As a tradition I’ve merely stumbled on, I tried to find a good passage from Roger Ebert’s review. I’m afraid that his review is really lacking. Anything he wrote circa 2009, when his health was quite poor in the midst of his battle with cancer. He’s a legend who earned the privilege to write reviews that were more about the plot and character beats of the horror genre rather than his usual populist analysis.

For most movies I watch, even the great ones, I always wish the ending was a little bit more harsh, dark, sad, or pick any adjective evoking negative emotions. Most movies are cynical for the first three quarters and then lose the tone in the 4th. Landing the plane is difficult, and because of that, filmmakers become too concerned with wrapping up the plot cleanly and concisely. This is particularly true with genre pictures. In the closing moments of Drag Me to Hell, I was expecting to be disappointed by an ending that plays it safe. I kept checking how much time was left, holding my breath for the tide to change. Christine waits for a train with Clay, and everything seems to be merry, signaling that she may have learned a lesson in morality. In fact, she did learn a lesson. Instead of passing her curse on to another living person, she digs underground in the pouring rain for the grave of the old woman who was ground zero and passes it on back to her, which was summoned in the form of a coat pin. Unbeknownst to her, she sent the wrong envelope, one that didn’t contain the pin. Her good deed was not good enough despite the effort, and as the title promises, Christine is dragged to hell, and the set piece is as mean as anything in the film. Now that’s what I’m talking about.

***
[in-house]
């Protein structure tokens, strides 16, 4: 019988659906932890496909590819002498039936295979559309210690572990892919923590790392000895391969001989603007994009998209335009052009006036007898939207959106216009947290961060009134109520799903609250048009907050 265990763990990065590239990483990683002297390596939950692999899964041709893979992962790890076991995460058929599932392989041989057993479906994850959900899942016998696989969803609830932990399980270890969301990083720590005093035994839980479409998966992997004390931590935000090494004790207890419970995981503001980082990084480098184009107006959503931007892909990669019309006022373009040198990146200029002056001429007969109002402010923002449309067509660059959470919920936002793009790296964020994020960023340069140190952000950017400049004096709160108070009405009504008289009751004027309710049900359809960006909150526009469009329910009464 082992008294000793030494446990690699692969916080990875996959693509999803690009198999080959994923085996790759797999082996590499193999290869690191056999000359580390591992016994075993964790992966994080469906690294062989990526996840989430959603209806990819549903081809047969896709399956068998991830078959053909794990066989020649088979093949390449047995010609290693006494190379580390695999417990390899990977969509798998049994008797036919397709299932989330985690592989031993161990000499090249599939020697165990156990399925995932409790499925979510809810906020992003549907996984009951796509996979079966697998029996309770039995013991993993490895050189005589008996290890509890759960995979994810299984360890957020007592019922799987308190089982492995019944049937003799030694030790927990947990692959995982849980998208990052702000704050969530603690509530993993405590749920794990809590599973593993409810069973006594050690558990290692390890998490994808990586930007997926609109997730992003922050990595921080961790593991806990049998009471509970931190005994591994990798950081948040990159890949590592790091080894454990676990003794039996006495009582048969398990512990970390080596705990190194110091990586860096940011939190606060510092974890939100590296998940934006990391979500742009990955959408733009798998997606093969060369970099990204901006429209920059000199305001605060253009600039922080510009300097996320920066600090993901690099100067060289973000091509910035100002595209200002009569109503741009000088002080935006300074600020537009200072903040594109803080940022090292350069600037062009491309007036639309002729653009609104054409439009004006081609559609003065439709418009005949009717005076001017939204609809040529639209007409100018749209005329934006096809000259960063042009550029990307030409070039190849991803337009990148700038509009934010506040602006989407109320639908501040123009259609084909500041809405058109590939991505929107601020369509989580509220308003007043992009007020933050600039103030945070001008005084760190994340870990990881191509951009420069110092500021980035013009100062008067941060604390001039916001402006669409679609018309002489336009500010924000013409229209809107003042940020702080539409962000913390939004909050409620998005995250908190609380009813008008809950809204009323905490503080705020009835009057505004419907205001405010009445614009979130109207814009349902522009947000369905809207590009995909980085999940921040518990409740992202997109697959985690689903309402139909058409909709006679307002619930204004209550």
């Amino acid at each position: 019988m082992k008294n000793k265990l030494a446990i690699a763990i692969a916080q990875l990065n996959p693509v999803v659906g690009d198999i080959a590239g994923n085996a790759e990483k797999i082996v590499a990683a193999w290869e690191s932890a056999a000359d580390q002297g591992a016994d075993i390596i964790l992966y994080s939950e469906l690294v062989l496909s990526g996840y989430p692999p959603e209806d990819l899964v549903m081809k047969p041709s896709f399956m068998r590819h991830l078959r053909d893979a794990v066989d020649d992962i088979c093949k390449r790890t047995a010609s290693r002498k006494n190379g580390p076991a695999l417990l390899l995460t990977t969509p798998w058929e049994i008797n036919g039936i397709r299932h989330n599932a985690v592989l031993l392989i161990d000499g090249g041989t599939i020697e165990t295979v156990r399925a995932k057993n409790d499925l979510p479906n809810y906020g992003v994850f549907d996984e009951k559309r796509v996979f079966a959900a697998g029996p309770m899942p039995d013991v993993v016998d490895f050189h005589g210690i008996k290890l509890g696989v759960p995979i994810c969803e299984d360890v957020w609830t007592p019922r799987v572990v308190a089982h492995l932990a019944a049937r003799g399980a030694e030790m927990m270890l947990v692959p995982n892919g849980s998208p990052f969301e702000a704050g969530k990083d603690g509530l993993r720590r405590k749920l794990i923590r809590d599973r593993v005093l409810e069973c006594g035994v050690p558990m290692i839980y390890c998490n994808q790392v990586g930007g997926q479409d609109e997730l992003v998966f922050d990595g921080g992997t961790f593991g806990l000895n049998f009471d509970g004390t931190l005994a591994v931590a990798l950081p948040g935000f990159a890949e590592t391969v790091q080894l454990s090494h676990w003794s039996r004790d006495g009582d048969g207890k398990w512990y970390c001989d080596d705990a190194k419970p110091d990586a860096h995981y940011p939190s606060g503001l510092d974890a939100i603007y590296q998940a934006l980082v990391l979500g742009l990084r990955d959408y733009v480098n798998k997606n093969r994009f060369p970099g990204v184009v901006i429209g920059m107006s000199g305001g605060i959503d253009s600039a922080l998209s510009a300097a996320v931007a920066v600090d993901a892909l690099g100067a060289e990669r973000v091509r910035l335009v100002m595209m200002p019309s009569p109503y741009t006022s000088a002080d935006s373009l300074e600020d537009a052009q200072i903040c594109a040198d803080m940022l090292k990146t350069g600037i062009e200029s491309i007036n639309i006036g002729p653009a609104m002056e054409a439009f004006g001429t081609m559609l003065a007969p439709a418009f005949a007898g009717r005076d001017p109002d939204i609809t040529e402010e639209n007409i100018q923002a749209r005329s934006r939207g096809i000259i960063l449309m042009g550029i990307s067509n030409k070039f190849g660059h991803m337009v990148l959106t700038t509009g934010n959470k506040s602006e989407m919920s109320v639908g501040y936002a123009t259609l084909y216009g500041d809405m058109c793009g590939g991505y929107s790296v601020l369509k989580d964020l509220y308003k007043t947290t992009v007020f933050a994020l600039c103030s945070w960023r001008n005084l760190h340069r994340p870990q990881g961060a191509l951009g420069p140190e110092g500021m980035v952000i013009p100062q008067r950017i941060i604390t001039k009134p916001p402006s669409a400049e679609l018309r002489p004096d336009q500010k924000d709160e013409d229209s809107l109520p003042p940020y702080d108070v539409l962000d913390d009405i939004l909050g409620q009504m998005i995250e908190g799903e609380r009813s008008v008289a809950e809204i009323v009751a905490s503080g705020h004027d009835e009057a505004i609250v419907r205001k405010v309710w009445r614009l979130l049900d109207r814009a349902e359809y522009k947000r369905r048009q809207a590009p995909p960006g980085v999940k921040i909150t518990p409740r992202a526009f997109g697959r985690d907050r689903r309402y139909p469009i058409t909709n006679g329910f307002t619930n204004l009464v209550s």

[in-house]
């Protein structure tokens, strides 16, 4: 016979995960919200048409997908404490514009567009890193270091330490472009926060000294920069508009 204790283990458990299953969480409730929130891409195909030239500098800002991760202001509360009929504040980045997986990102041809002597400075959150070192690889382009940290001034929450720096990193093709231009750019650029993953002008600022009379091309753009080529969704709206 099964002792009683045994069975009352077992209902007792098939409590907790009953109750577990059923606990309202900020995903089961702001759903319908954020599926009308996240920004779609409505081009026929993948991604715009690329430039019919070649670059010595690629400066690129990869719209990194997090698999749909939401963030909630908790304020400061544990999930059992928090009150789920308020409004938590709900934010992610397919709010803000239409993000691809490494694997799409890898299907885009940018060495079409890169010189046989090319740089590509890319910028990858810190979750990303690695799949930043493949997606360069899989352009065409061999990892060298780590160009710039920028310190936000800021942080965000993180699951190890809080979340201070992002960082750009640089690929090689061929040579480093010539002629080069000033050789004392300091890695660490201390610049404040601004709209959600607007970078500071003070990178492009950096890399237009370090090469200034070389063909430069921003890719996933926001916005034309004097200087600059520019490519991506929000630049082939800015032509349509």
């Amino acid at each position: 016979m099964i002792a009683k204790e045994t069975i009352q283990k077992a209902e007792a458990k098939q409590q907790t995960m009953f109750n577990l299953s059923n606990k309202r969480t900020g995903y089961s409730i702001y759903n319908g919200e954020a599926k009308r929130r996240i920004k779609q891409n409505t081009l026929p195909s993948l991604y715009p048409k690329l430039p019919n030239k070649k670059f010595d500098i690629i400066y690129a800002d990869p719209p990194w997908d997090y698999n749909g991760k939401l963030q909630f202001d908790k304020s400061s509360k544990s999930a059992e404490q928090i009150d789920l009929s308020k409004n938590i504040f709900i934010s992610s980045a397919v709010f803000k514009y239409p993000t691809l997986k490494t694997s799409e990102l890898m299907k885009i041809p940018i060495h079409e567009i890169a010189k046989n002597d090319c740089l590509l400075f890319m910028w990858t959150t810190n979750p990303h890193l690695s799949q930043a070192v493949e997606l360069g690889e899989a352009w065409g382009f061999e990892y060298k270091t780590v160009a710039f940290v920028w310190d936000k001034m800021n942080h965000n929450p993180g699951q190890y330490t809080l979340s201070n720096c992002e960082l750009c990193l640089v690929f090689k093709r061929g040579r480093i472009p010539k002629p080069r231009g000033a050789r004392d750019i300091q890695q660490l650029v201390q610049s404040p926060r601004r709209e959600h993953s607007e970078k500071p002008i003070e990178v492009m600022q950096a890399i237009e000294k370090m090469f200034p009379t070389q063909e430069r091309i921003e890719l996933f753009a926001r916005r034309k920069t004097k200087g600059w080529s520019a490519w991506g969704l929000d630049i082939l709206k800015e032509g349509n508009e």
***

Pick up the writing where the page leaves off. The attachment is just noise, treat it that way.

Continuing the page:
Revisiting Teen Core Cinema

Photo: Universal Pictures